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PhD Projects

Jo Saul

Does phonemic repertoire in minimally verbal toddlers with ASD predict the severity of later expressive language impairment?

Why is the research being done?
Language development in autism is highly variable, and language skills are an important predictor of overall outcome. Many studies are focused on trying to understand causes of this variation, as it may help us formulate better interventions. This project investigates early speech production development in autism, and how it fits in with overall language development.

What will the researchers be doing?
We are looking for families with a child with ASD aged 24 to 48 months old, who has limited expressive language (less than 20 words). Eligible participants must have English as the main language at home and no additional sensory impairments, known genetic disorders or epilepsy.

Participation involves answering questionnaires, being videoed playing with your child and your child playing some simple games with an experimenter. There would be 5 sessions spread over 16 months, each taking place either in your own home or our child-friendly lab near Kings Cross Station, London (travel expenses reimbursed).

Additionally, half of the families will be chosen at random to participate in a 12-week app-based speech intervention using a smart phone or tablet. All families may continue any additional therapy as usual during this study.

Interested participants should contact Jo Saul on or 07786165617.

Charlotte Wray

Using Gesture to Support Language and Literacy

Observation at home
The first part of this project explored how gesture is used at home during parent-child interaction. An amazing 63 families took part in the 1st stage of this project; each family was visited at home and asked to complete different activities such as telling stories and playing charades. The findings indicate that parents frequently use gesture to support their child’s language. The findings also suggest that children with lower language abilities use gesture to support communication by using gestures to replace words

Gesture and word learning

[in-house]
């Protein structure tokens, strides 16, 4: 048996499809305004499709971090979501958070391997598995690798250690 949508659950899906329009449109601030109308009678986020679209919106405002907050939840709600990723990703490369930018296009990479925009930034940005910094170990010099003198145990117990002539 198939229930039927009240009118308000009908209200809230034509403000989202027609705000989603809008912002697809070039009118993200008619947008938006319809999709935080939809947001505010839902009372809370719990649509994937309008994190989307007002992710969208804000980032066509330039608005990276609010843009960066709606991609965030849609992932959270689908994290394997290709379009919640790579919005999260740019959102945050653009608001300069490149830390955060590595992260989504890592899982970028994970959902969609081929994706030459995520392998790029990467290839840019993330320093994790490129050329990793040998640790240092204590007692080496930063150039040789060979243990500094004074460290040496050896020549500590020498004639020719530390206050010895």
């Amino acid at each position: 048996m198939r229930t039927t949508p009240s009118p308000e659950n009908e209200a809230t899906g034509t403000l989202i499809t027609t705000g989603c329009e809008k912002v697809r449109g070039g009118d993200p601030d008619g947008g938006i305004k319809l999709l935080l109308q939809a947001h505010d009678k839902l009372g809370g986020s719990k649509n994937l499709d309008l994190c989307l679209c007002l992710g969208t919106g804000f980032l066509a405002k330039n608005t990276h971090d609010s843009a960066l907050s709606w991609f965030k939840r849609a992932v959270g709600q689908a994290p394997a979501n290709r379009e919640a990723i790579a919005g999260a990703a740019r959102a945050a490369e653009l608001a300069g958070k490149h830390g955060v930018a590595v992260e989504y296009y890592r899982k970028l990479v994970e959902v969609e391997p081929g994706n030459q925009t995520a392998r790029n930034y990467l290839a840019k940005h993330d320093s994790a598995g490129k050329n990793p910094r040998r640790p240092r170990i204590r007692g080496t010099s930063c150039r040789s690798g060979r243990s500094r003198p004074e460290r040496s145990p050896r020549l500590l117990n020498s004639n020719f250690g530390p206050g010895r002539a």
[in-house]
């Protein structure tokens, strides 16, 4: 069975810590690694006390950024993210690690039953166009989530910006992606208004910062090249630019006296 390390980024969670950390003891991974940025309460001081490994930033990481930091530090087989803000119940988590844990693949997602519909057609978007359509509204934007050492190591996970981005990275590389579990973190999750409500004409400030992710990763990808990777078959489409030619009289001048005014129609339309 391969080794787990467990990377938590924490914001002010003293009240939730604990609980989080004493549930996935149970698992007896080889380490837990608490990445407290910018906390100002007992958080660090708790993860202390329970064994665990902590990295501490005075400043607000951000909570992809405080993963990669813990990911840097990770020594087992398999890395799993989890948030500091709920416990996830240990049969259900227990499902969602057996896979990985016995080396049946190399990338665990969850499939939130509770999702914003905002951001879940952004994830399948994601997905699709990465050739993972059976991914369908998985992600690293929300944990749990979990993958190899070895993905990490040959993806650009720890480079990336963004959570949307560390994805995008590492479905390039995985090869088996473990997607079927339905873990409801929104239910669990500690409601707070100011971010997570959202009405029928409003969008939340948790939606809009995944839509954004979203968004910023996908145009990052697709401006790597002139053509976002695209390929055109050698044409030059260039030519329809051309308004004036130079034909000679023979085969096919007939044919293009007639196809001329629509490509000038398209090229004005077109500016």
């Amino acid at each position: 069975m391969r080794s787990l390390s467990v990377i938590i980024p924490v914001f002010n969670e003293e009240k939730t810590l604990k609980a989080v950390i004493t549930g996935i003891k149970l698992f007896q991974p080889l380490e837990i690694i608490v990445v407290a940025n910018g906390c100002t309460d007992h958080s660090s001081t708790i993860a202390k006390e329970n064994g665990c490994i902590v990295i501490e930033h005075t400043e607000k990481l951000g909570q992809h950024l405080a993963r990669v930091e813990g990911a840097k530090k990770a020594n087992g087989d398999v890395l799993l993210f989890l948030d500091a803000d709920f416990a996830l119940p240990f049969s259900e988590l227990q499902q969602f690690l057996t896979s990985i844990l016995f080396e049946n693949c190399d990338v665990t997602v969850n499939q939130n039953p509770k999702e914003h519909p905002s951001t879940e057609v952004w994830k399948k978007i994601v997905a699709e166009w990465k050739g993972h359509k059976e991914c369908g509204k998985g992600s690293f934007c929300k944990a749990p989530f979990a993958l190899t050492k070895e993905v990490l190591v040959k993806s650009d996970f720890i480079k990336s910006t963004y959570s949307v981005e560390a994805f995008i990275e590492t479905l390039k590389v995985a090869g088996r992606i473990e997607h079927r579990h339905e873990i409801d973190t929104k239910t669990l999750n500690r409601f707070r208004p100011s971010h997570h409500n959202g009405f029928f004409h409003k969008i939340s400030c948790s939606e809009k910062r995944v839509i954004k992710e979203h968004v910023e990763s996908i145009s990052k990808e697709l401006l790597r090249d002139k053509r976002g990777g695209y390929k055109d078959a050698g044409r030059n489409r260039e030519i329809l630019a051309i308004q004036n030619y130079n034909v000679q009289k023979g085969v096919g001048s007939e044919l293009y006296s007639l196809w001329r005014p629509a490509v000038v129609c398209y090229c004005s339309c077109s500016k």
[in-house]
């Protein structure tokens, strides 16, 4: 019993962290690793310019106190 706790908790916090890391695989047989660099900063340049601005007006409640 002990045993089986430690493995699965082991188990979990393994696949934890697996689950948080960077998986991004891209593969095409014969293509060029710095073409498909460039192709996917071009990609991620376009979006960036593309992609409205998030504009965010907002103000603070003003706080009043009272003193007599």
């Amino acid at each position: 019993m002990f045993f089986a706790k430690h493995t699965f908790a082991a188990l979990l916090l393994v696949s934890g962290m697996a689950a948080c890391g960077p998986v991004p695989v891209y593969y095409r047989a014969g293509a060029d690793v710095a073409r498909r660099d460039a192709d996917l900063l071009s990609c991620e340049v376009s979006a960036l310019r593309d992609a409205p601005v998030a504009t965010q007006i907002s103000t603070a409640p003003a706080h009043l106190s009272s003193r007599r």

The second part of the study explored whether gesture can help children learn new words. Sixty-nine children took part in the 2nd stage; each child was taught 6 new science words. The new words were presented either verbally or also with a gesture. In addition, some children were encouraged to produce the gestures they saw. We found that teaching children new words with gestures did not help them remember the new words. However, children who were encouraged to produce the gestures were able to express information through gesture that they were unable to verbalise.  We are very excited about the findings of this project and the implications they may have for using gesture to support language and communication.

I am eternally grateful to all the children and parents that took part in this projects. Visiting all the families and seeing the children develop across the course of my project was the highlight of my PhD. Without their continued support, commitment and enthusiasm, this project would not have been possible.

If you have any questions about this project, please contact: 


Wray, C., Saunders, N., McGuire, R., Cousins, G., & Norbury, C. (2016). Gesture production in language impairment: It’s quality not quantity that matters. Journal of Speech, Language and Hearing Research.


Katie Whiteside

Language and Cognitive Development in Children Learning English as an Additional Language (EAL).

In England, 20% of primary school children speak English as an additional language (EAL), making these children an important group to study.  In 2012, teachers completed the SCALES questionnaire for 782 children with EAL (11% of the total SCALES sample).  In the next stage of SCALES, around 60 children with EAL were assessed in school in Year 1 and 80 children with EAL were assessed two years later in Year 3.  In addition, parents of 56 children with EAL completed a questionnaire about language use at home.
In our recent paper (Whiteside et al., 2016) we report that greater English language ability in reception year, among both children with EAL and monolingual English-speaking children, is associated with greater academic attainment and behaviour over the early school years.  Furthermore, and importantly, children with EAL were equally likely to meet curriculum targets in reception year, and were in fact slightly more likely to meet curriculum targets in Year 2, relative to monolingual children with equivalent English language proficiency at school entry.

A key aim of this study was to explore how to identify children with EAL who may need some additional support with language learning.  The best predictor of English language ability in Year 3 was performance on a range of English language measures in Year 1.  However, parent report of early language development may help to identify children who will likely struggle with language throughout the early school years.

We would like to express a huge thank you to all of the schools, children, and families who participated in this project and made this research possible. We would also like to thank the Race, Equality and Minority Achievement (REMA) Team at Surrey County Council for their help and support within this project.

If you have any questions about this project, please contact: